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What a Week: Much Worse Than Expected

Friday's rout dispels talk of Dow 11,000, ending a week that punished fans of large-cap growth.
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So much for the call of many Wall Street strategists that 2006 marks the return of large-cap growth stocks. A Friday bloodbath punctuated a volatile week marked by disappointing earnings from high-profile tech leaders.

In the second week of the year, the talk was all about how the

Dow Jones Industrial Average

would finally top 11,000. But now, only one week later, the Dow has lost all of the gains it had made in January and then some.

The tech-heavy

Nasdaq Composite

and the

S&P 500

have kept some of their year-to-date gains, but they did not escape unscathed after three out of four sessions saw losses, including heavy selling on Friday. The week was shortened (mercifully for bulls, it turned out) by the Martin Luther King holiday on Monday.

Most of the damage occurred Friday, when the Dow dropped 213 points, or 2%, to 10,667. It was the Dow's biggest one-day drop since March 2003 and left the blue-chip index down 3.4% from a four-and-a-half year high of 11,043, reached on Jan 11.

Bigger losses were seen on the Nasdaq, which dropped 54.11 points, or 2.35%, to 2247.70 Friday. The tech-heavy index has fallen 3.6% from its Jan. 11 high of 2331.

The S&P 500 fell 23.55 points, or 1.83%, to 1261.49. The broad index is down 2.5% from its Jan 11 high 1294.

For the week, the blue-chip index lost 2.7%, the Nasdaq dipped 3% and the S&P fell 2%.

Obvious culprits for the bloodbath:

Disappointing earnings from high-profile companies that didn't meet Wall Street's lofty expectations.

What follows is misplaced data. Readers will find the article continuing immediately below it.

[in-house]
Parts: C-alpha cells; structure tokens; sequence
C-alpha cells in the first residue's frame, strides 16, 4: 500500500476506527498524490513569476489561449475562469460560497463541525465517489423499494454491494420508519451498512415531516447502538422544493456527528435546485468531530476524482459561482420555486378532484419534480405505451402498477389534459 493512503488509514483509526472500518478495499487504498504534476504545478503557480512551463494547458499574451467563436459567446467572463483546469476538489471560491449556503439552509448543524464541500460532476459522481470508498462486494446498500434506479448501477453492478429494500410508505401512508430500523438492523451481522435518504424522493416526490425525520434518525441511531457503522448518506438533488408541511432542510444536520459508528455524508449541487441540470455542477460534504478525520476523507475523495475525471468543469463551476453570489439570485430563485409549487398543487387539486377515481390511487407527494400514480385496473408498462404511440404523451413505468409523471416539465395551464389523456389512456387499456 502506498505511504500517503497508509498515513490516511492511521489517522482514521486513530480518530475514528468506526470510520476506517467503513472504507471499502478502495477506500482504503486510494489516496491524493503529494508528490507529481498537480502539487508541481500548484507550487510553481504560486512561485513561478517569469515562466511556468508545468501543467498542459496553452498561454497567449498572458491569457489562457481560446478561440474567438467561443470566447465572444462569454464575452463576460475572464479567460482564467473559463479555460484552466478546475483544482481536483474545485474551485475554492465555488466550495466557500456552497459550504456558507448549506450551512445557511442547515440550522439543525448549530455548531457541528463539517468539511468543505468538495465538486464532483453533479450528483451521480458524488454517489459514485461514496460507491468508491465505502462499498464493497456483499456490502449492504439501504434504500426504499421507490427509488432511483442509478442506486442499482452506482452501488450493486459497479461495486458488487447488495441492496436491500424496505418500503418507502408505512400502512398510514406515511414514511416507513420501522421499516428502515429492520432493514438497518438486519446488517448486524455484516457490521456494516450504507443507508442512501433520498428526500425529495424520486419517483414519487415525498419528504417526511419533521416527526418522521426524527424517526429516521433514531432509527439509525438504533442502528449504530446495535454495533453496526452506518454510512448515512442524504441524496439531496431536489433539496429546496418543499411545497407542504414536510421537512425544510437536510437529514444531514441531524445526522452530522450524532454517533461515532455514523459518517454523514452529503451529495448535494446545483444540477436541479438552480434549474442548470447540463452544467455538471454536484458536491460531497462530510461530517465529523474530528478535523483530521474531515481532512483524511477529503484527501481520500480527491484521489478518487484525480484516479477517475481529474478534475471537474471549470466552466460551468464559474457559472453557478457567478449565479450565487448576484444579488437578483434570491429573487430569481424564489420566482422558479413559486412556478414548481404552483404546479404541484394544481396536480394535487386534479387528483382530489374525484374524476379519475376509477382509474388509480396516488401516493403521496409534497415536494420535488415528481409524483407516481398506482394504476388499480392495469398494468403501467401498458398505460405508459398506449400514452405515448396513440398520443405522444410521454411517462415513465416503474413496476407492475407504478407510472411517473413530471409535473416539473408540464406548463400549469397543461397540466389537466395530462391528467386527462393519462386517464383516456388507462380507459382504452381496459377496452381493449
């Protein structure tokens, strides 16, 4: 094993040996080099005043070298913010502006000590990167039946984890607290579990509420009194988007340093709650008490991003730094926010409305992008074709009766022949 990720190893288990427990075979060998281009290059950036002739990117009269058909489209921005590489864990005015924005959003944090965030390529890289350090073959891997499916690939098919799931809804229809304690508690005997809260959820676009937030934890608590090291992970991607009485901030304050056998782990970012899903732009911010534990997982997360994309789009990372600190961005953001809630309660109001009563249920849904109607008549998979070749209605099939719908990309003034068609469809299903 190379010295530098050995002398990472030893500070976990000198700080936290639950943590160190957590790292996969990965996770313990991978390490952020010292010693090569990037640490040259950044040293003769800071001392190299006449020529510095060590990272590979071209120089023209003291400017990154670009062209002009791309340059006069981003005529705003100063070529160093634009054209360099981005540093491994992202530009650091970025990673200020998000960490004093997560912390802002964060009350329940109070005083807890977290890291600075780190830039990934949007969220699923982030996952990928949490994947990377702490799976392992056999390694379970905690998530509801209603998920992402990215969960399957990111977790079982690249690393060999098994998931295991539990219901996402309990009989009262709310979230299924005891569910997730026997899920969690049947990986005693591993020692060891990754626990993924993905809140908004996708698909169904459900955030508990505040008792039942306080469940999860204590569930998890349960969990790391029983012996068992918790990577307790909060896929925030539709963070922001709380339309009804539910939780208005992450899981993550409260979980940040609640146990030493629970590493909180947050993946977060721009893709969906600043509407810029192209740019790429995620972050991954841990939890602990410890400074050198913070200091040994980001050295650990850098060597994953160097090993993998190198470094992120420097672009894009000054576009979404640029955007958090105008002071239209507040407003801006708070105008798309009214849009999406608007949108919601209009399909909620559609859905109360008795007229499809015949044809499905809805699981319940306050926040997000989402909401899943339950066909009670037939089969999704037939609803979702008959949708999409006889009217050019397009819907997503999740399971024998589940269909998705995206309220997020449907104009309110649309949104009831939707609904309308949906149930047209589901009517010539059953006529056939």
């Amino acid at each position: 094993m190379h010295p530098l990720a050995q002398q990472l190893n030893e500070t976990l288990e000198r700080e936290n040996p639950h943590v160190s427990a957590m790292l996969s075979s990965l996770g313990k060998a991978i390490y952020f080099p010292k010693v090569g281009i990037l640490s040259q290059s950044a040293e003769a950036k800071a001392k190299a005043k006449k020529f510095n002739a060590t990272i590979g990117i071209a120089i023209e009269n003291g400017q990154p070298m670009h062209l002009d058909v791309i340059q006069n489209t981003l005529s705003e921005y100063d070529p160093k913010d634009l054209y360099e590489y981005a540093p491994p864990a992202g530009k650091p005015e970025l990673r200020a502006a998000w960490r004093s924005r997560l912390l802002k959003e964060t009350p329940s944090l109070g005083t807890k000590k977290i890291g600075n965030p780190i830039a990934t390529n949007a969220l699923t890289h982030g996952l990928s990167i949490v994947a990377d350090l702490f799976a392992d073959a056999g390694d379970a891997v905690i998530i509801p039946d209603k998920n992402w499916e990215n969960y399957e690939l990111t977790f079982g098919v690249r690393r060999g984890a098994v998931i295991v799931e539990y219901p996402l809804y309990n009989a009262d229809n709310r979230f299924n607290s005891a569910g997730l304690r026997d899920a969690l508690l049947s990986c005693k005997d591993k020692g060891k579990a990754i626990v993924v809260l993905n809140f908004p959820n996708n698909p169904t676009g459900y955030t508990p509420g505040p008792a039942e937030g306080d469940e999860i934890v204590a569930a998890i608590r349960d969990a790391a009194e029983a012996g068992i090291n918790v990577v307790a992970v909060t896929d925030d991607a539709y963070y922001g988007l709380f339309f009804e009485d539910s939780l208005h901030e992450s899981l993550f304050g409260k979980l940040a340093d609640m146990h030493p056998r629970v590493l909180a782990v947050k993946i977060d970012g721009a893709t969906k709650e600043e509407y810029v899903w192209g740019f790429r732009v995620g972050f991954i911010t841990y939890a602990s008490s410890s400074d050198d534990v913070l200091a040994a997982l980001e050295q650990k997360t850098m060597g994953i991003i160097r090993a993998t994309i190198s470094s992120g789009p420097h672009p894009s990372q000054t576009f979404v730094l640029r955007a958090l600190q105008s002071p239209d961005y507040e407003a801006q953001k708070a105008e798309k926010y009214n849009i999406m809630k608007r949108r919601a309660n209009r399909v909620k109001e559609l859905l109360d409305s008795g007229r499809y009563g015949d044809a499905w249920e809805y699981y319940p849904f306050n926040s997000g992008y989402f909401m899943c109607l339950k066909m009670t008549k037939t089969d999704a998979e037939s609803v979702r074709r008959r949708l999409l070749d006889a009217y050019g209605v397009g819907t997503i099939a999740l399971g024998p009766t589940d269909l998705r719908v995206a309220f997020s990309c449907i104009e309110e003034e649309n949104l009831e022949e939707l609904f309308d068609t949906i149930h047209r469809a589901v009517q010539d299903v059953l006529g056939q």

Geopolitical tensions centered around Iran's nuclear ambitions, turmoil in Nigeria and new threats from Osama bin Laden, which all conspired to send crude oil prices above $68 per barrel.

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Friday seemed to embody the doomsday scenarios about rising oil prices causing a slowing economy and slowing profits, as well as the ancillary threat of the cooling housing market.

But while these scenarios may eventually all play out, the evidence at hand seems to suggest that Friday was not the beginning of the end. The market came under pressure on Tuesday and Wednesday, amid disappointing earnings from most of the heavy guns of the tech world, including


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. Crude oil prices were already surging, but market participants still showed a willingness to buy the dips, starting Wednesday afternoon and carrying through Thursday's session.

Even if





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joined the disappointing parade and crude oil topped $68 by Friday, that didn't seem to justify the panicky selling Friday.

So what was different about Friday? It marked the expiration of January options, including long-term ones such as LEAPs (long-term equity anticipation securities), which brought the volume of option contracts to roughly 80 million, according to Chris Johnson, market strategist at Schaeffer's Investment Research "That's huge compared to normal," he says.

Option to Sell

Against popular opinion, the expiration of options normally reduces the volatility in the market, Johnson says, "unless it doesn't, and in that case it can multiply

the losses." Friday was one of these days. As the expiration of options drew near, and the market opened with a negative bias, many owners of in-the-money options had to sell underlying shares to hedge their bets.

For example,